@alloyjane - Yes, Mapp & Lucia, especially. If you enjoy a dryer humor, & a sedate pace, Cold Comfort Farm by Stella Gibbons is good. For a gentle narrative with a sense of humor I'd describe as a slightly rowdier version of Austen, there are the earlier Barsetshire-based works of Angela Thirkell. (Anything from the mid-40s is hit-or-miss, to me. Mrs. Thirkell was not a fan of post-war British society & sometimes she whines.). I remember finding The Demon in the House, Summer Half, Cheerfulness Breaks In, & Northbridge Rectory amusing, but there are a number of others.

    For more straightforwardly funny there's David Sedaris, Douglas Adams' Hitchhiker's Guide to the Galaxy (I prefer the audiobook, strongly) and Good Omens byTerry Pratchett & Neal Gaiman.  Lots of people LOVE Pratchett's work but (gasp!) I haven't read it, so I'm not sure where to start.

    For mildly soap-opera stories, there's mid-late career Maeve Binchy. While hers are all rather Horatio-Algerish wherein good hearted kindness & work ethic is rewarded, they mostly are not as quickly boringly formulaic to me as Nora Roberts' novels are. Her earlier works are more ambitious and heavily "mid-century Irish girl growing up and coming of age," I find the novels published in the 1990s up through 2006 are my favorite for likeability of characters.  

    For soothing reading, both gentler and more realistic than Binchy, I read Jan Karon's Mitford novels. They're best in order, and focus on a late middle aged Episcopal priest, his parish & family. To my tastes, they don't beat you over the head with religion, but it's there as a significant part of the characters' lives.

    I LOVE the books by Pip Granger, starting with Not All Tarts are Apple which are not memoir but based on the author's upbringing in a "bohemian" part of post-war London by loving extended family.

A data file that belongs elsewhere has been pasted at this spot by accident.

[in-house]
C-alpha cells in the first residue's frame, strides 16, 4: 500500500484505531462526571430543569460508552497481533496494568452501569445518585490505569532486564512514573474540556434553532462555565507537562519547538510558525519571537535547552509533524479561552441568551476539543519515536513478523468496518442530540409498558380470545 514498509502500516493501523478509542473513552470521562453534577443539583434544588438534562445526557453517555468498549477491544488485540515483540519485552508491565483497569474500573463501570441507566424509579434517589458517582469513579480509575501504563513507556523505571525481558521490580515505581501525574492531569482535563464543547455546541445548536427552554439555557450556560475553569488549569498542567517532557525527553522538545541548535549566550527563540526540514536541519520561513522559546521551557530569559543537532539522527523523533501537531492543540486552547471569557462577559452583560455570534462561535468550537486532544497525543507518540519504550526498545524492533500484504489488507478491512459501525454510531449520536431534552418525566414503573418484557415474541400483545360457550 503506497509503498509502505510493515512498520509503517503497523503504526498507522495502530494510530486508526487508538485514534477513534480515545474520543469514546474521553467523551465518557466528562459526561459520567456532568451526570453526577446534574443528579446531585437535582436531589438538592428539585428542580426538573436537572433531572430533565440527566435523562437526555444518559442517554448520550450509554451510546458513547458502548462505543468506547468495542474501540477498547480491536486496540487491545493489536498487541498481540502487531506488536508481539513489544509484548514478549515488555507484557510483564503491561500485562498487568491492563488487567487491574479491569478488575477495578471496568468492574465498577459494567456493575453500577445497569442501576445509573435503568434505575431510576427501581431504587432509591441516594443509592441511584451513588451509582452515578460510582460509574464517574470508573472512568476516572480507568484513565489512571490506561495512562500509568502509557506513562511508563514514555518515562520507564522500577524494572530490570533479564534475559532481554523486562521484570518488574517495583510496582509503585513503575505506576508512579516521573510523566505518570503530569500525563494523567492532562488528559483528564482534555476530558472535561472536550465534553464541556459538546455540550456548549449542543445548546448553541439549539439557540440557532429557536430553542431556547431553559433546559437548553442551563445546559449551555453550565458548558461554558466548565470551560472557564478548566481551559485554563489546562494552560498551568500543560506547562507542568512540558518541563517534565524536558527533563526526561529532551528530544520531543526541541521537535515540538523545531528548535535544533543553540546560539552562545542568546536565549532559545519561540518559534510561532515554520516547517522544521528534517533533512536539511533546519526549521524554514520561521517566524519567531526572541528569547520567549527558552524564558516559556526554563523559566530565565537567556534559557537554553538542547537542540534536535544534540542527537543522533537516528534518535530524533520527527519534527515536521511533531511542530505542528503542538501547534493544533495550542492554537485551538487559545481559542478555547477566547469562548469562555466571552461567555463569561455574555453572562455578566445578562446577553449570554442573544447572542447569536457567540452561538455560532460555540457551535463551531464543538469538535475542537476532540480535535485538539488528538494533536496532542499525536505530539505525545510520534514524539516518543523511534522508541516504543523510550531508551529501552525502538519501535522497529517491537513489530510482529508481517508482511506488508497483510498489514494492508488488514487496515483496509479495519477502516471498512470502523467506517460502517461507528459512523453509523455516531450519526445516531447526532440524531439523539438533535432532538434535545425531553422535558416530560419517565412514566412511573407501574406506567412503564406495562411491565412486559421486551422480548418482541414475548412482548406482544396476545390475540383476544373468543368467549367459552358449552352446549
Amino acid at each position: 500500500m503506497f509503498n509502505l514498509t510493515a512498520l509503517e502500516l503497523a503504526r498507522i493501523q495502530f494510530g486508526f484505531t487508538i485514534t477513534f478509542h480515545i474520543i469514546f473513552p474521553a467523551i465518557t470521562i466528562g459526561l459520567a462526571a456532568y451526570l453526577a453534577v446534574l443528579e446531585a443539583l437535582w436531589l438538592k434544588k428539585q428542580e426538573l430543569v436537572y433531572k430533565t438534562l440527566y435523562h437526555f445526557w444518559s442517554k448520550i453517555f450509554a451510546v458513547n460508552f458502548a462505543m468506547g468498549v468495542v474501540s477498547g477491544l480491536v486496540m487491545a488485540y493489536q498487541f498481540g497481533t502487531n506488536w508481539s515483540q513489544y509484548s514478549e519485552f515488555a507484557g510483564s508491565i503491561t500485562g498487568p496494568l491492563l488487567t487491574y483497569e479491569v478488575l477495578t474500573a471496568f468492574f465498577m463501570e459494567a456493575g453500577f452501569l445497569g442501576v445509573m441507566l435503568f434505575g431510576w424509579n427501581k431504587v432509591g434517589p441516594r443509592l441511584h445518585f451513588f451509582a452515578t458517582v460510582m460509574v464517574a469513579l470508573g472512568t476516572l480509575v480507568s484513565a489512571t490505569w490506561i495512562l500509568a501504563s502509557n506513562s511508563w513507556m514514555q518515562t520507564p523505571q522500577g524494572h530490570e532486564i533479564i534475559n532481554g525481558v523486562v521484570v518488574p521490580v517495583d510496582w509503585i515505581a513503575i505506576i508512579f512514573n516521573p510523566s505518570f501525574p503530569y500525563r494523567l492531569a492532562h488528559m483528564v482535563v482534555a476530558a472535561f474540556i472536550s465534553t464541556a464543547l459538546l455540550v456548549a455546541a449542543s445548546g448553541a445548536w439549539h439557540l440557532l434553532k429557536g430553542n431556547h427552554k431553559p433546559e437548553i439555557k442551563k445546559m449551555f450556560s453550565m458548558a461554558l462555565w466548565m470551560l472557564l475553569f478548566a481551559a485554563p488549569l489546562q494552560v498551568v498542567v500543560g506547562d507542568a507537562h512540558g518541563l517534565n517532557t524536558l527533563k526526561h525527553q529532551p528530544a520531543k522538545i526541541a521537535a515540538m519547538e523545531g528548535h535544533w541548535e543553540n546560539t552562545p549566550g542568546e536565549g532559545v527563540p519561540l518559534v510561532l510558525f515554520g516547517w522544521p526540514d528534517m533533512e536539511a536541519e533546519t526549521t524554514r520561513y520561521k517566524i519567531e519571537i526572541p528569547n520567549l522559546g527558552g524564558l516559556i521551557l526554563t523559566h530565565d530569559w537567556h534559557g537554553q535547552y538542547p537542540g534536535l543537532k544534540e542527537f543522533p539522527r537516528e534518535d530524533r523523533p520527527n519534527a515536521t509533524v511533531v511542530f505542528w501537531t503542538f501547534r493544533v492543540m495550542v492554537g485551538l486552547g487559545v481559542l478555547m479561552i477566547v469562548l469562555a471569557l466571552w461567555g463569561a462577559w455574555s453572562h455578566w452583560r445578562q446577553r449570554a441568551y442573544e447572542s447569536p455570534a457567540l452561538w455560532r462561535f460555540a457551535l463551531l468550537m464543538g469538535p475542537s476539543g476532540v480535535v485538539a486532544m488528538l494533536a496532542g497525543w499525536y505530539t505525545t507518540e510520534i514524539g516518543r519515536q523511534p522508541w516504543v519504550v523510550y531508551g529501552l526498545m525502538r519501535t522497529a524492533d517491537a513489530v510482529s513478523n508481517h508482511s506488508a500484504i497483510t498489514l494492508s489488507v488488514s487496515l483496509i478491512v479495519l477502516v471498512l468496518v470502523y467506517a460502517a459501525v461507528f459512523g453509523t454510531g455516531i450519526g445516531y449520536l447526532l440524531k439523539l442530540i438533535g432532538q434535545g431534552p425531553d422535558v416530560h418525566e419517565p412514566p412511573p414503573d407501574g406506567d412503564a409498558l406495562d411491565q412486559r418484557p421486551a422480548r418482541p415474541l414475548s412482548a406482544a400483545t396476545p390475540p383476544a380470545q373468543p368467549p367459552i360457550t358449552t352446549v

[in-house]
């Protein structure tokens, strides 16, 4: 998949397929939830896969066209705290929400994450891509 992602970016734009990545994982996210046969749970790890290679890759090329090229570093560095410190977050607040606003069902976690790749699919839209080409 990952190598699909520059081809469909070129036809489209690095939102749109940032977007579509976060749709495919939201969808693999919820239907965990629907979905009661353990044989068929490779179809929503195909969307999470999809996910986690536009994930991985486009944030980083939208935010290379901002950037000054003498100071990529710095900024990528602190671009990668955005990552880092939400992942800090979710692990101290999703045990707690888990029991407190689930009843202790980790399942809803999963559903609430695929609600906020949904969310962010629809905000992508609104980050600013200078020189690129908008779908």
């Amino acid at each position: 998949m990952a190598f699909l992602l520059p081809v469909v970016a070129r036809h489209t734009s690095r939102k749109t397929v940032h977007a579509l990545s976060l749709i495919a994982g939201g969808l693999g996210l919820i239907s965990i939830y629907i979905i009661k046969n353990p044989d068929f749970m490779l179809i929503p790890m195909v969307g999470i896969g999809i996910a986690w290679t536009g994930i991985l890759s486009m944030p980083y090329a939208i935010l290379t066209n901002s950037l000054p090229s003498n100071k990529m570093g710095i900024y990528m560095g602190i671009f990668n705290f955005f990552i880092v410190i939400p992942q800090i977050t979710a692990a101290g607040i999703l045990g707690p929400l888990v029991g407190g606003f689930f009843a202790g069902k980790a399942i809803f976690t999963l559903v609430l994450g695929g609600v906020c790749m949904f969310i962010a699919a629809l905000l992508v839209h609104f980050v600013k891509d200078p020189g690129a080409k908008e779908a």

I confess that while I read more recent, light novels, I don't remember too many of them for very long. There are an awful lot of "woman rebuilds a fabulous life after divorce" and "underemployed young woman in the big city finds career change/a decent boyfriend/a good therapist/the right puppy while drinking more than her rent in cafe espresso drinks and cocktails" plots out there. The best that can be said of a lot of them is that they do not feature angsty hipster men finding their way, except as minor characters.

    I am a big fan of urban fantasy and mystery/detective novels if you want my slightly dated favorites there.
  • Zoeg said:
    @PastryGoddess ; Loved Elizabeth George for a long while but gave up on the later books.  I didn't like when she killed off his wife and baby, but kept reading.  Then there was one book, I forget the title, that hardly had Barbara Havers in it at all.  To me the interaction between Lynley and Havers was what I liked most.  So I just stopped reading any more of the series.  Let me know if you think I should start up again...
    Zoeg, I agree completely. 
  • @Zoeg

    Thanks awfully for the Bryant and May series recommendation  #idontneedtosleep